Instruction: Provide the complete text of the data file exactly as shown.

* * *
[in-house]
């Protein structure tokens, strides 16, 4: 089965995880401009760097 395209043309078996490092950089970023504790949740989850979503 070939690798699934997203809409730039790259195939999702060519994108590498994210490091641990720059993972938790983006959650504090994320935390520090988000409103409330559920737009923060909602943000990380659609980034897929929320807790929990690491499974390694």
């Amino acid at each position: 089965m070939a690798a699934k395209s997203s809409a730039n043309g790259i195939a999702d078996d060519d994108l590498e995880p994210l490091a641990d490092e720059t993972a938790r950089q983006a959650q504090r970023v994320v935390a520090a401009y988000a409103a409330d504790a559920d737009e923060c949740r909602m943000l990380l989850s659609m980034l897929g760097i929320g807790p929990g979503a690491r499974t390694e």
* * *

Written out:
[in-house]
């Protein structure tokens, strides 16, 4: 089965995880401009760097 395209043309078996490092950089970023504790949740989850979503 070939690798699934997203809409730039790259195939999702060519994108590498994210490091641990720059993972938790983006959650504090994320935390520090988000409103409330559920737009923060909602943000990380659609980034897929929320807790929990690491499974390694």
């Amino acid at each position: 089965m070939a690798a699934k395209s997203s809409a730039n043309g790259i195939a999702d078996d060519d994108l590498e995880p994210l490091a641990d490092e720059t993972a938790r950089q983006a959650q504090r970023v994320v935390a520090a401009y988000a409103a409330d504790a559920d737009e923060c949740r909602m943000l990380l989850s659609m980034l897929g760097i929320g807790p929990g979503a690491r499974t390694e």